Liv­er­pool primed for big ef­fort to­day so they can re­lax next week

Sunday Independent (Ireland) - Sport - - COMMENT - STEPHEN HUNT

WITH the Cham­pi­ons League fi­nal sorted, Ju­r­gen Klopp will to­day be ex­pect­ing his Liv­er­pool play­ers to get the next job done in the Pre­mier League and qual­ify for next sea­son’s com­pe­ti­tion. They are a bet­ter side than Chelsea and they should fin­ish above them.

Liv­er­pool on form, with the front three at full pelt, should have enough to beat Chelsea at Stam­ford Bridge to­day, but Klopp is bound to make changes to the team which came through the semi-fi­nal in Rome on Wed­nes­day night.

Bar­ring in­juries, he will start with Mo Salah, Sa­dio Mane and Roberto Firmino and I sus­pect he will be ca­jol­ing them to put all their en­ergy into this big game to­day so they can all re­lax for next week’s fi­nal game at home to Brighton.

Chris Hughton’s Brighton should be safe by then, Liv­er­pool will only need a point thanks to their su­pe­rior goal dif­fer­ence over Chelsea, and they will get that at least at An­field next Sun­day. There is plenty of time to rest be­fore Kiev then.

Chelsea have been off the pace from the sea­son’s kick-off and never looked ca­pa­ble of com­pet­ing with Manch­ester City to re­tain the ti­tle which they won so eas­ily last sea­son. But they had Diego Costa in all his glory then and once he de­cided he didn’t want to play for An­to­nio Conte again, you knew the Chelsea man­ager was in trou­ble.

And it is Conte’s in­abil­ity to change his man­age­ment style, I think, which has been Chelsea’s down­fall this sea­son. He seemed very in­tense in his first cham­pi­onship-win­ning sea­son in Eng­land. But when you bring in­ten­sity to in­ten­sity, it even­tu­ally wears you out.

Keep­ing play­ers fresh and mo­ti­vated is part of the mod­ern man­ager’s job and if you keep flog­ging your play­ers ev­ery day, it stops work­ing. Play­ers think it’s like be­ing back in school and they switch off.

Two ex-play­ers tak­ing their first man­age­rial roles are Joey Bar­ton and Steven Ger­rard and although Ger­rard has gone for the big­ger club, I think Bar­ton has cho­sen the best op­tion strate­gi­cally, be­cause at least he can be suc­cess­ful.

I know the Liv­er­pool leg­ends will come out to say Ger­rard will do a great job and it’s a won­der­ful op­por­tu­nity to cut his teeth etc, but, when I com­pare the two, I am not sure he has taken the best path to suc­ceed in his first job.

From what I am hear­ing, Bar­ton has been lined up for three months by League One Fleet­wood Town and he has used that time to look at League One, go to plenty of matches, an­a­lyse play­ers and have a feel for where the club wants to go next sea­son.

Fleet­wood have a de­cent bud­get for the di­vi­sion, good in­fra­struc­ture and scout­ing net­work and a plan to con­tinue im­prov­ing and get into the Cham­pi­onship. Bar­ton is a brave ap­point­ment by chair­man Andy Pil­ley. He di­vides opin­ion due to his rep­u­ta­tion as a player and pun­dit and will bring the type of me­dia at­ten­tion Fleet­wood has never seen be­fore.

But Bar­ton is not stupid. He is a stu­dent of the game and he will know this is an ideal op­por­tu­nity for him to cut his teeth as a man­ager and put his many, many words into prac­tice. If he can get into the play-offs, and per­haps even pro­mo­tion, he will have done a good job.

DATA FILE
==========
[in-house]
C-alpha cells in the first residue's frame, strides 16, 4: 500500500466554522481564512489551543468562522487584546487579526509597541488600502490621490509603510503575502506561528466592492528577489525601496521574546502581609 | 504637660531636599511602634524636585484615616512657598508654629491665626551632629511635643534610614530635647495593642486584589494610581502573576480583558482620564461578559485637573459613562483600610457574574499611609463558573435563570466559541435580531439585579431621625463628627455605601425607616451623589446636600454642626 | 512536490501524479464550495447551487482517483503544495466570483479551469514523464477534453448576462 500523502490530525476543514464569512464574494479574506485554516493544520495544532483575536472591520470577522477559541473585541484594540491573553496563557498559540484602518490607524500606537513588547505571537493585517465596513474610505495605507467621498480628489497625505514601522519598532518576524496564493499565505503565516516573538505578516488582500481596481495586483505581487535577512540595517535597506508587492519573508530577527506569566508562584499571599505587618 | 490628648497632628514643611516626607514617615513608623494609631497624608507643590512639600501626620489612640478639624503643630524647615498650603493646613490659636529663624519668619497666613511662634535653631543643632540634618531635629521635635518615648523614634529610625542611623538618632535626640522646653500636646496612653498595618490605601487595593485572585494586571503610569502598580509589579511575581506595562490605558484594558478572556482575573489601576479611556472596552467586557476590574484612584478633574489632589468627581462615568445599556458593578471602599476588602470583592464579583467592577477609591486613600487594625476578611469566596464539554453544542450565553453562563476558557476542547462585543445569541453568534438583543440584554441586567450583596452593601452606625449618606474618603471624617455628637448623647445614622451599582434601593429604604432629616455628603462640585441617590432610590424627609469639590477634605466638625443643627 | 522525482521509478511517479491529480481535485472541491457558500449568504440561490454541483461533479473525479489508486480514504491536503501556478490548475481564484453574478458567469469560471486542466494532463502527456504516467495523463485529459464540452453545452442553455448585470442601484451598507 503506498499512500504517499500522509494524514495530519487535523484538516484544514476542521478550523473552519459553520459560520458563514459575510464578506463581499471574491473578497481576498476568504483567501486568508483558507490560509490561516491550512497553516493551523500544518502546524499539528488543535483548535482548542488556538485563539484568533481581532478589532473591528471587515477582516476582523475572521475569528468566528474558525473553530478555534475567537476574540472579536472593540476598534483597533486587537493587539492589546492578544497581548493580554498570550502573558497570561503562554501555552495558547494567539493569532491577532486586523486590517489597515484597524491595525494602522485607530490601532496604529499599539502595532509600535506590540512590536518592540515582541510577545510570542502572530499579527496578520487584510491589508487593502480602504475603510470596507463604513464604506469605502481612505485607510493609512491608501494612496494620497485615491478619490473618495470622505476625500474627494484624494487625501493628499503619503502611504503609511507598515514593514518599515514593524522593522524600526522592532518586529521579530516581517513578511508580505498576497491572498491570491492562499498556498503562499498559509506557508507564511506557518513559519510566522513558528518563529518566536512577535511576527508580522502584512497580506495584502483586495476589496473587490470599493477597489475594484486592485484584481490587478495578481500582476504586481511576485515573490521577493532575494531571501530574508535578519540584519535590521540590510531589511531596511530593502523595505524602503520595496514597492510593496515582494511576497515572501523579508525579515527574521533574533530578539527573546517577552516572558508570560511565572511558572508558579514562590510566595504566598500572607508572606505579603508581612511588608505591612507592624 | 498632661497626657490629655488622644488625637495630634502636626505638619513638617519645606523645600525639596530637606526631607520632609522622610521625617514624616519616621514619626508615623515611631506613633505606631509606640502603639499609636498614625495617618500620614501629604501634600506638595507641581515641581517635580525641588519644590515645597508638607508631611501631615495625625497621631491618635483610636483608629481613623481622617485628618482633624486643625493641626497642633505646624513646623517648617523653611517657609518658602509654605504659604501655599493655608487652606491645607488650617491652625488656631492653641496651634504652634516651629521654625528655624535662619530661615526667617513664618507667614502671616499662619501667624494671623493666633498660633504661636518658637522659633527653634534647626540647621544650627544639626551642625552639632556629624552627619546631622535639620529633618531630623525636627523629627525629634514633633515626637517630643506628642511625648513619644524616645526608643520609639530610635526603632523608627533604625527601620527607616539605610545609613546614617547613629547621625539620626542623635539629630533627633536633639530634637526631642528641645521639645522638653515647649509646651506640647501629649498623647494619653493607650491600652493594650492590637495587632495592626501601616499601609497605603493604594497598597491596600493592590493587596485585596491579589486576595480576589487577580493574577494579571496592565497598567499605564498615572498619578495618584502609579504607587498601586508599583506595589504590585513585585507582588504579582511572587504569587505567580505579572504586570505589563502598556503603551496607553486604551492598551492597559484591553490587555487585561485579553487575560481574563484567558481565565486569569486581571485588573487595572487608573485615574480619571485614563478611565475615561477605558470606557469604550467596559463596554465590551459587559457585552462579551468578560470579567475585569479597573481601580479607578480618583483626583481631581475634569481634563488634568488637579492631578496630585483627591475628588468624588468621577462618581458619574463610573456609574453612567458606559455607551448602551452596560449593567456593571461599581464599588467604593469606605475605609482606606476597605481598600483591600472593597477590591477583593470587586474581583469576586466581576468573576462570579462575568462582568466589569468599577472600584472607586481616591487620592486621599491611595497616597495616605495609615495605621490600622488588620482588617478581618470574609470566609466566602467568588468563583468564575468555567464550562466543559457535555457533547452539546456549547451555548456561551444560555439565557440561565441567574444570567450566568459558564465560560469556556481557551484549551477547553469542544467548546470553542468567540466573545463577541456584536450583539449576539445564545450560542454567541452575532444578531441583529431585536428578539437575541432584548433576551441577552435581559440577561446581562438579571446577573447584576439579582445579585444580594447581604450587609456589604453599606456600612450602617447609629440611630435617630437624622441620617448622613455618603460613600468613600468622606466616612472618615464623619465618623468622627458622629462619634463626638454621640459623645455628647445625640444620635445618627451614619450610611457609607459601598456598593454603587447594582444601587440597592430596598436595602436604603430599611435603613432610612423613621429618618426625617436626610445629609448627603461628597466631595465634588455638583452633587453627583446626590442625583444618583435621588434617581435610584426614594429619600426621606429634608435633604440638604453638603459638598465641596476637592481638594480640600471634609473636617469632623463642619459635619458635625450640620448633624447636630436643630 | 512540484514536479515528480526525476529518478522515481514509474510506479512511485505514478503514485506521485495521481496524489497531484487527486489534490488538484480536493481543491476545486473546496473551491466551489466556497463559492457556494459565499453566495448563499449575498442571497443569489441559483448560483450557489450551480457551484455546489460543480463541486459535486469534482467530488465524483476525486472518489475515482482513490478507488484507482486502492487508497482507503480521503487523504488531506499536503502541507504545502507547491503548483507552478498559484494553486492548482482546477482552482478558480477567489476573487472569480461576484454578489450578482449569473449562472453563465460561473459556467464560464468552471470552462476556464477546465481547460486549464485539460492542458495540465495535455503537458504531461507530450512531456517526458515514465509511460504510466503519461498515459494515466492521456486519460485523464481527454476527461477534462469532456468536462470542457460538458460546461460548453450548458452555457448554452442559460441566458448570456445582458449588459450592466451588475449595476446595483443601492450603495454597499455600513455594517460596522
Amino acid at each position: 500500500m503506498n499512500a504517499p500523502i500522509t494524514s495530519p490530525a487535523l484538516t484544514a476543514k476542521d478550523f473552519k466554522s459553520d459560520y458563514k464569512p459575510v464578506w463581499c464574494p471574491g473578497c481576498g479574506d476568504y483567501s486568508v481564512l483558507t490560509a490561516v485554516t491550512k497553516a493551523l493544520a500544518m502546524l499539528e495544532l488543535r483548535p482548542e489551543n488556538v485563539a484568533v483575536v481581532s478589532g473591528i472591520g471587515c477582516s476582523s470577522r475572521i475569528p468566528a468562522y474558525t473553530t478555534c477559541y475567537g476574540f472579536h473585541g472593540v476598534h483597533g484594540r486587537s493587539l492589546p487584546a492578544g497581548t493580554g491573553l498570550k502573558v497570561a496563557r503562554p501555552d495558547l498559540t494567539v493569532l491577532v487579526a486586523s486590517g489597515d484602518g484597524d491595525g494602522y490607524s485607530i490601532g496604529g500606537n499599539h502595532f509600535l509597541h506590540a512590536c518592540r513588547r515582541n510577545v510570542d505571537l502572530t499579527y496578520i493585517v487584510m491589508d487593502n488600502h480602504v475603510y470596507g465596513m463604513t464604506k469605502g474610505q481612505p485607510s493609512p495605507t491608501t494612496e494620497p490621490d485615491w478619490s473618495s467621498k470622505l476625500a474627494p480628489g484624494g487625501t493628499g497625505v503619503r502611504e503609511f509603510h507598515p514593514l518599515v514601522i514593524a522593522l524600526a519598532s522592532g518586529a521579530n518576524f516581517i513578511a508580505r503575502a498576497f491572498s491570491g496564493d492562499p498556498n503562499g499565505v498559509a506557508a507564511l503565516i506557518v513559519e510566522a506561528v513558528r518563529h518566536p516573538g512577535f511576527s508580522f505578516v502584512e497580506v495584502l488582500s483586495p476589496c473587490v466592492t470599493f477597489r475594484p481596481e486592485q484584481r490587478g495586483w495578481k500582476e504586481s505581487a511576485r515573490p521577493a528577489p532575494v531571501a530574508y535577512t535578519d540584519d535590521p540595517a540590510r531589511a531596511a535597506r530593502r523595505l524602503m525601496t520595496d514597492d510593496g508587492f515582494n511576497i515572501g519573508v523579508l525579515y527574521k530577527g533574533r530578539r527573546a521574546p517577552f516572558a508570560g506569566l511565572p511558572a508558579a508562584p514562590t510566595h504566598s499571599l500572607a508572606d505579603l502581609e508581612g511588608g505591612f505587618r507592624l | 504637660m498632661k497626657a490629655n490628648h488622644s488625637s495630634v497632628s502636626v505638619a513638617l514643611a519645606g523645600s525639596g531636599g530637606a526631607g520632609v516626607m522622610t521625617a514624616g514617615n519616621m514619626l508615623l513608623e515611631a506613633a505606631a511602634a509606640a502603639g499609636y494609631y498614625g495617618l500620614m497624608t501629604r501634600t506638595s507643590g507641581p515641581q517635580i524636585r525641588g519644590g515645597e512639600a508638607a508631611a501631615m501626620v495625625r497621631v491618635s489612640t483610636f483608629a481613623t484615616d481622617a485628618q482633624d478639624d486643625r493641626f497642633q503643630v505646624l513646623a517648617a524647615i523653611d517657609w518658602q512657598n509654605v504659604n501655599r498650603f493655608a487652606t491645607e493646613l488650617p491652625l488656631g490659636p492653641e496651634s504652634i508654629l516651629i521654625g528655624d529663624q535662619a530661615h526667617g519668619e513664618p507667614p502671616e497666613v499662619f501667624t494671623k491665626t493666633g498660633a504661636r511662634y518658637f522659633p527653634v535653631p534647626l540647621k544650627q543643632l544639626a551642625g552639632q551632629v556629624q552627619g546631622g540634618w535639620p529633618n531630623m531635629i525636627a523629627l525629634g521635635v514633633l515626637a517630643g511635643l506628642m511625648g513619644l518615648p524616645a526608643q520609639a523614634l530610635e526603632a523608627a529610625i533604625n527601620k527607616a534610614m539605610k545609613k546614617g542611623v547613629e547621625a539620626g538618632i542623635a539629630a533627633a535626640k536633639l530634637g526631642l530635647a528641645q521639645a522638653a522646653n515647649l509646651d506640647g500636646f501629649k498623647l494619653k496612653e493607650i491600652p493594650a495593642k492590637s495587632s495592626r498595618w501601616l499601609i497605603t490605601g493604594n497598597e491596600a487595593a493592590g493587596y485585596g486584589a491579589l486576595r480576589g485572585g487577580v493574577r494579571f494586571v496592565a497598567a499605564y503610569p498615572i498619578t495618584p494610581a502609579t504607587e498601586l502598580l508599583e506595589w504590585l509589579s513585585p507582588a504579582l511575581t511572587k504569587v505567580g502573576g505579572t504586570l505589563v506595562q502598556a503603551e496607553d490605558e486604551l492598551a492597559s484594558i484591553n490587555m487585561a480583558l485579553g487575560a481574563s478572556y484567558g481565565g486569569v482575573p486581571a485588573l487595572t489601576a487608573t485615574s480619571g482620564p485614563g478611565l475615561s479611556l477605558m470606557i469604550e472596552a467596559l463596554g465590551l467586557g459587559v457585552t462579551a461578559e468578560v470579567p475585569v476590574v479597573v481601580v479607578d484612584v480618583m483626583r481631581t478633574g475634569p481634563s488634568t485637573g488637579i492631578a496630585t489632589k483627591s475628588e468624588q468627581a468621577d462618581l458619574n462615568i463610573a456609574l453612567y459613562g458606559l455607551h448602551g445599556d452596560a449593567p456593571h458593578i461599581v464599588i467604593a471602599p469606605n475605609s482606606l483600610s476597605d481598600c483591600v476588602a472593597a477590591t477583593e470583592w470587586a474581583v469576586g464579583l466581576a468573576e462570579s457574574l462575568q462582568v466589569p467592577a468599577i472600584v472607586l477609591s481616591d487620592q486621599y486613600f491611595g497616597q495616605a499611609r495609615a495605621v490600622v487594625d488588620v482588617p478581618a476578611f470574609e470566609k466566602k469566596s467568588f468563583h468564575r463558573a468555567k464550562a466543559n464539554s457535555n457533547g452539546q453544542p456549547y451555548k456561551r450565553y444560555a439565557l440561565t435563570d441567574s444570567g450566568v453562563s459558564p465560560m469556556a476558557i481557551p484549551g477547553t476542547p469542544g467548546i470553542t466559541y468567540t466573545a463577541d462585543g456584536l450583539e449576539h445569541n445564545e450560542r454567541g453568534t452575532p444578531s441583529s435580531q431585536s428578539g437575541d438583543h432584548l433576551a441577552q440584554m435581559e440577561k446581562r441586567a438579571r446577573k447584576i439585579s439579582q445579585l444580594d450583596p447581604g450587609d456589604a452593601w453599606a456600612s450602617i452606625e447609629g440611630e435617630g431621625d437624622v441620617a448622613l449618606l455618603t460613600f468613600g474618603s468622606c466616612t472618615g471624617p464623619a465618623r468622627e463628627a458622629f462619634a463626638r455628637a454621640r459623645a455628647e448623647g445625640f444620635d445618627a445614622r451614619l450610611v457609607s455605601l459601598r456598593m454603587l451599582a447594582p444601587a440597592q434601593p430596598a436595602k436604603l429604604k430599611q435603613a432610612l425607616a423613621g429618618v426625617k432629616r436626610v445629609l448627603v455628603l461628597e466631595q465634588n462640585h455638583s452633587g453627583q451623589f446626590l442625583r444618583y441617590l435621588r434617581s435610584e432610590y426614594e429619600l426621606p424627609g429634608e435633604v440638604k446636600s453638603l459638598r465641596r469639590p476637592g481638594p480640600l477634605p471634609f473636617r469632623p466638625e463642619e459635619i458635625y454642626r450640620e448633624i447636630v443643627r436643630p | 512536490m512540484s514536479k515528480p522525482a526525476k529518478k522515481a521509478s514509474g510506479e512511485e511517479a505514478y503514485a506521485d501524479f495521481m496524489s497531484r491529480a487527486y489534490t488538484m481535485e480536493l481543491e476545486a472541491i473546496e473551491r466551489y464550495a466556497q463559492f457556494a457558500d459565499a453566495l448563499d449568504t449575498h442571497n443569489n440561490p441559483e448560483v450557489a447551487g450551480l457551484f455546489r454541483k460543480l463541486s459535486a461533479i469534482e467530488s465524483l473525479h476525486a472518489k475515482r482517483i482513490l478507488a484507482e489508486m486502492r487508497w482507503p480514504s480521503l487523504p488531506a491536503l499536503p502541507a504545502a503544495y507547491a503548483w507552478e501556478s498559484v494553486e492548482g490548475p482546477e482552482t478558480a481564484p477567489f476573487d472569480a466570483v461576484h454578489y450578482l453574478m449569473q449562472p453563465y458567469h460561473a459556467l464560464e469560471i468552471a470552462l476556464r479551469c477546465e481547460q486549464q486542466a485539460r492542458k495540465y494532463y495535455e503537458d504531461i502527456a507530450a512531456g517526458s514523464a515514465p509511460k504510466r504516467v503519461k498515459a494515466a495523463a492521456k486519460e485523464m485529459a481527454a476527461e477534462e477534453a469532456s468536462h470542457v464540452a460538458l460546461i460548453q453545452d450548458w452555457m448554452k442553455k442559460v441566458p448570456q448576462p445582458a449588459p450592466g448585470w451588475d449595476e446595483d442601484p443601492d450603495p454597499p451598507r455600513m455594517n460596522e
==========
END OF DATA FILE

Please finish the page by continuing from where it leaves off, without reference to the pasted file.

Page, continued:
Not even Jose Mour­inho could win the Scot­tish Premier­ship with Rangers, never mind Steven Ger­rard in his first job. Last week­end’s em­bar­rass­ing Old Firm de­feat at Celtic Park showed the chasm be­tween the two clubs. Rangers are at least five years be­hind cham­pi­ons Celtic — and I don’t think the Scot­tish cham­pi­ons are much bet­ter than many League One sides, never mind the Cham­pi­onship.

I do not blame Ger­rard for be­ing at­tracted to Ibrox. Although the cur­rent lot are a poor im­i­ta­tion of their great sides, it is a club with a great his­tory and big, loyal sup­port. But I am sur­prised he has cho­sen Glasgow. He must un­der­stand the di­vi­sion in the city; even he has been seen in the Celtic end more than Rangers’ at pre­vi­ous der­bies.

It is not like Liv­er­pool. The me­dia will be dif­fer­ent and that will bring ex­tra pres­sure and in­tru­sion. Ev­ery Liv­er­pool fan wor­ships him and most Ever­ton fans love him deep down, be­cause he is a Scouser, and he’s re­tired. But in Glasgow, 50 per cent of the pop­u­la­tion hates you all the time and 100 per cent hate you when you lose.

Ger­rard will work at far bet­ter fa­cil­i­ties than Bar­ton, but that is it. He can build a good work­ing re­la­tion­ship with his chair­man and he will be able to at­tract big names be­cause he is Steven Ger­rard, but the bud­get and the league won’t be as at­trac­tive.

Rangers are many miles and mil­lions away from deny­ing Celtic an eighth suc­ces­sive ti­tle and their third un­der Bren­dan Rodgers. But if you go through the cur­rent Celtic squad, with the ex­cep­tion of Moussa Dem­bele, how many would get reg­u­lar games in the Pre­mier League? Scott Brown is the player of the year, who has never had the courage to step out of his com­fort zone in Scot­land, and the pick of the rest, Leigh Grif­fiths, Stu­art Armstrong, James For­rest and Scott Sin­clair, are not good enough to be con­sis­tent in the Pre­mier League.

I ad­mire Ger­rard for tak­ing the job but there is a big dif­fer­ence be­tween man­ag­ing Liv­er­pool un­der 18s and a club as big as Rangers. The best he can hope for his sec­ond place. But how can that be deemed a suc­cess, es­pe­cially for some­one like Steven Ger­rard?

In Glasgow, 50 per cent of the pop­u­la­tion hates you all the time

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